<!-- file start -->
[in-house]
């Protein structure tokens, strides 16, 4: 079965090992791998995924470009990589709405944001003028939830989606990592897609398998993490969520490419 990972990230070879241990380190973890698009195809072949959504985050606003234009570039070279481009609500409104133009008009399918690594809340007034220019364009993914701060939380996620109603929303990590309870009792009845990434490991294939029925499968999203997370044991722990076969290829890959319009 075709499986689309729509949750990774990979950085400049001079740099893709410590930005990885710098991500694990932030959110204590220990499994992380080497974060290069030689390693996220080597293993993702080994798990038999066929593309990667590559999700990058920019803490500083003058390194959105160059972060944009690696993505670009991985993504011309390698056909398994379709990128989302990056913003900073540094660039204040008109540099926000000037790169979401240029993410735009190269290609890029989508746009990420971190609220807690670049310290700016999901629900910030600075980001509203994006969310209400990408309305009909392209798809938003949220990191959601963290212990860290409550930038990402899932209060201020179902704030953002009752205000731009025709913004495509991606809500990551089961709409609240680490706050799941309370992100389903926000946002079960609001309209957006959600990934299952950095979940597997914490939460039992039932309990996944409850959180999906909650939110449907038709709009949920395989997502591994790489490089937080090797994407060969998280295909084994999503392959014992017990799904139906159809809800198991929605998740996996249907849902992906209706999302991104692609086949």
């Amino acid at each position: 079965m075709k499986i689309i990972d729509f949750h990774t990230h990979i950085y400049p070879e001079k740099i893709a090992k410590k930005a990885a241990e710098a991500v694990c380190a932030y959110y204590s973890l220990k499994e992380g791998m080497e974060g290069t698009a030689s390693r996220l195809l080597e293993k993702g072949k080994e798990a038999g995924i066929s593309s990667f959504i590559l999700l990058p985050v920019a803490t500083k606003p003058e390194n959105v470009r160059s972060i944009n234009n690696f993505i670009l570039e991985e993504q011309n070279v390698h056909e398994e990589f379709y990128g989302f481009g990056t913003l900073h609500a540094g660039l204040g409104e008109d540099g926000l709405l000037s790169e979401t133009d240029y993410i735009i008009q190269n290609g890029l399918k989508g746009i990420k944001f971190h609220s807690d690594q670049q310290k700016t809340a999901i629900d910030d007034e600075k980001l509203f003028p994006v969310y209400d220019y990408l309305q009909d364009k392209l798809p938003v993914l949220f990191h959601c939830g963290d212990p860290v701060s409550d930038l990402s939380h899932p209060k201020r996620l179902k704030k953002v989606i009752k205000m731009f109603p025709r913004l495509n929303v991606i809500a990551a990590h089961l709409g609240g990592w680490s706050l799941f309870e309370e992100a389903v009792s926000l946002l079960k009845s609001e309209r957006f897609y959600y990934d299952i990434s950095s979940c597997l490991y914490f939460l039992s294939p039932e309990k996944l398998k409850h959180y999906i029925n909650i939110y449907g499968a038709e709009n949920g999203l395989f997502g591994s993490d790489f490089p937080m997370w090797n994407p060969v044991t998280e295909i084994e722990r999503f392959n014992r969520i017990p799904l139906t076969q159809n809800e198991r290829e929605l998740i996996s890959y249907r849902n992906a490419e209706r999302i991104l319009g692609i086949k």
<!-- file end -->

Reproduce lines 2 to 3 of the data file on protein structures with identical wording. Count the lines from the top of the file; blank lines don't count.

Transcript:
């Protein structure tokens, strides 16, 4: 079965090992791998995924470009990589709405944001003028939830989606990592897609398998993490969520490419 990972990230070879241990380190973890698009195809072949959504985050606003234009570039070279481009609500409104133009008009399918690594809340007034220019364009993914701060939380996620109603929303990590309870009792009845990434490991294939029925499968999203997370044991722990076969290829890959319009 075709499986689309729509949750990774990979950085400049001079740099893709410590930005990885710098991500694990932030959110204590220990499994992380080497974060290069030689390693996220080597293993993702080994798990038999066929593309990667590559999700990058920019803490500083003058390194959105160059972060944009690696993505670009991985993504011309390698056909398994379709990128989302990056913003900073540094660039204040008109540099926000000037790169979401240029993410735009190269290609890029989508746009990420971190609220807690670049310290700016999901629900910030600075980001509203994006969310209400990408309305009909392209798809938003949220990191959601963290212990860290409550930038990402899932209060201020179902704030953002009752205000731009025709913004495509991606809500990551089961709409609240680490706050799941309370992100389903926000946002079960609001309209957006959600990934299952950095979940597997914490939460039992039932309990996944409850959180999906909650939110449907038709709009949920395989997502591994790489490089937080090797994407060969998280295909084994999503392959014992017990799904139906159809809800198991929605998740996996249907849902992906209706999302991104692609086949």
């Amino acid at each position: 079965m075709k499986i689309i990972d729509f949750h990774t990230h990979i950085y400049p070879e001079k740099i893709a090992k410590k930005a990885a241990e710098a991500v694990c380190a932030y959110y204590s973890l220990k499994e992380g791998m080497e974060g290069t698009a030689s390693r996220l195809l080597e293993k993702g072949k080994e798990a038999g995924i066929s593309s990667f959504i590559l999700l990058p985050v920019a803490t500083k606003p003058e390194n959105v470009r160059s972060i944009n234009n690696f993505i670009l570039e991985e993504q011309n070279v390698h056909e398994e990589f379709y990128g989302f481009g990056t913003l900073h609500a540094g660039l204040g409104e008109d540099g926000l709405l000037s790169e979401t133009d240029y993410i735009i008009q190269n290609g890029l399918k989508g746009i990420k944001f971190h609220s807690d690594q670049q310290k700016t809340a999901i629900d910030d007034e600075k980001l509203f003028p994006v969310y209400d220019y990408l309305q009909d364009k392209l798809p938003v993914l949220f990191h959601c939830g963290d212990p860290v701060s409550d930038l990402s939380h899932p209060k201020r996620l179902k704030k953002v989606i009752k205000m731009f109603p025709r913004l495509n929303v991606i809500a990551a990590h089961l709409g609240g990592w680490s706050l799941f309870e309370e992100a389903v009792s926000l946002l079960k009845s609001e309209r957006f897609y959600y990934d299952i990434s950095s979940c597997l490991y914490f939460l039992s294939p039932e309990k996944l398998k409850h959180y999906i029925n909650i939110y449907g499968a038709e709009n949920g999203l395989f997502g591994s993490d790489f490089p937080m997370w090797n994407p060969v044991t998280e295909i084994e722990r999503f392959n014992r969520i017990p799904l139906t076969q159809n809800e198991r290829e929605l998740i996996s890959y249907r849902n992906a490419e209706r999302i991104l319009g692609i086949k």